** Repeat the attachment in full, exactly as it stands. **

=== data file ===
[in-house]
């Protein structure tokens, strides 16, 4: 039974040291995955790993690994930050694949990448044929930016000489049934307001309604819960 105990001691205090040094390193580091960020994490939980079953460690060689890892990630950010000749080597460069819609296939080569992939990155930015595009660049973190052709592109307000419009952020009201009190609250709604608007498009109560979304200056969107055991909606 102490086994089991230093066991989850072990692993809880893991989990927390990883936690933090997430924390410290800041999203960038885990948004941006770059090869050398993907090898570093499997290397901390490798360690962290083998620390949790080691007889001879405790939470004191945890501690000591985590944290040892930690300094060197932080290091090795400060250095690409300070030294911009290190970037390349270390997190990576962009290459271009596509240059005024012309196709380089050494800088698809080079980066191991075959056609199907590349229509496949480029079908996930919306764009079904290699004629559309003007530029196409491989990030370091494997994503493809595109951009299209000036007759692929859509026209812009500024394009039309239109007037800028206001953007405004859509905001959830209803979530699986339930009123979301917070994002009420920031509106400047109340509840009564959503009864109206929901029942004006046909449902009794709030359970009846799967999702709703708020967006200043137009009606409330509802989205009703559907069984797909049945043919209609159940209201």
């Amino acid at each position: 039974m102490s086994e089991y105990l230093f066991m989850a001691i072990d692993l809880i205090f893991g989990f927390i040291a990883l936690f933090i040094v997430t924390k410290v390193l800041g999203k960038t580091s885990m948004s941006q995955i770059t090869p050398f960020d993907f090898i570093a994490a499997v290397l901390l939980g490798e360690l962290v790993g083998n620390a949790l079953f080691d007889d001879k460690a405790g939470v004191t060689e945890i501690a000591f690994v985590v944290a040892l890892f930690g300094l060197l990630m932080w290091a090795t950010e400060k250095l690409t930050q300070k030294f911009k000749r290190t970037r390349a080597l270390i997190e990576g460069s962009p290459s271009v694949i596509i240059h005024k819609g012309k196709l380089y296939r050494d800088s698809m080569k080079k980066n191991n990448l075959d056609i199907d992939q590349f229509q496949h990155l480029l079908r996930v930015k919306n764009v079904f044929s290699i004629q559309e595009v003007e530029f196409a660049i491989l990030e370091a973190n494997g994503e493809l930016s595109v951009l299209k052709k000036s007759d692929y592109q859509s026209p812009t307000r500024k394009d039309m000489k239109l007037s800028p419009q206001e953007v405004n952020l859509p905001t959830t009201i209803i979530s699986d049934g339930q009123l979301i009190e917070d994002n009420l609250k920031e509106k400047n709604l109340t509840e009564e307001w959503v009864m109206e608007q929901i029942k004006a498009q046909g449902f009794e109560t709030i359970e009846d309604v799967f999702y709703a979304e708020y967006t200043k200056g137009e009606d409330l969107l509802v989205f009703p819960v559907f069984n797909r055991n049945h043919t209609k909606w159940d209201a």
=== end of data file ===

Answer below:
[in-house]
């Protein structure tokens, strides 16, 4: 039974040291995955790993690994930050694949990448044929930016000489049934307001309604819960 105990001691205090040094390193580091960020994490939980079953460690060689890892990630950010000749080597460069819609296939080569992939990155930015595009660049973190052709592109307000419009952020009201009190609250709604608007498009109560979304200056969107055991909606 102490086994089991230093066991989850072990692993809880893991989990927390990883936690933090997430924390410290800041999203960038885990948004941006770059090869050398993907090898570093499997290397901390490798360690962290083998620390949790080691007889001879405790939470004191945890501690000591985590944290040892930690300094060197932080290091090795400060250095690409300070030294911009290190970037390349270390997190990576962009290459271009596509240059005024012309196709380089050494800088698809080079980066191991075959056609199907590349229509496949480029079908996930919306764009079904290699004629559309003007530029196409491989990030370091494997994503493809595109951009299209000036007759692929859509026209812009500024394009039309239109007037800028206001953007405004859509905001959830209803979530699986339930009123979301917070994002009420920031509106400047109340509840009564959503009864109206929901029942004006046909449902009794709030359970009846799967999702709703708020967006200043137009009606409330509802989205009703559907069984797909049945043919209609159940209201």
């Amino acid at each position: 039974m102490s086994e089991y105990l230093f066991m989850a001691i072990d692993l809880i205090f893991g989990f927390i040291a990883l936690f933090i040094v997430t924390k410290v390193l800041g999203k960038t580091s885990m948004s941006q995955i770059t090869p050398f960020d993907f090898i570093a994490a499997v290397l901390l939980g490798e360690l962290v790993g083998n620390a949790l079953f080691d007889d001879k460690a405790g939470v004191t060689e945890i501690a000591f690994v985590v944290a040892l890892f930690g300094l060197l990630m932080w290091a090795t950010e400060k250095l690409t930050q300070k030294f911009k000749r290190t970037r390349a080597l270390i997190e990576g460069s962009p290459s271009v694949i596509i240059h005024k819609g012309k196709l380089y296939r050494d800088s698809m080569k080079k980066n191991n990448l075959d056609i199907d992939q590349f229509q496949h990155l480029l079908r996930v930015k919306n764009v079904f044929s290699i004629q559309e595009v003007e530029f196409a660049i491989l990030e370091a973190n494997g994503e493809l930016s595109v951009l299209k052709k000036s007759d692929y592109q859509s026209p812009t307000r500024k394009d039309m000489k239109l007037s800028p419009q206001e953007v405004n952020l859509p905001t959830t009201i209803i979530s699986d049934g339930q009123l979301i009190e917070d994002n009420l609250k920031e509106k400047n709604l109340t509840e009564e307001w959503v009864m109206e608007q929901i029942k004006a498009q046909g449902f009794e109560t709030i359970e009846d309604v799967f999702y709703a979304e708020y967006t200043k200056g137009e009606d409330l969107l509802v989205f009703p819960v559907f069984n797909r055991n049945h043919t209609k909606w159940d209201a």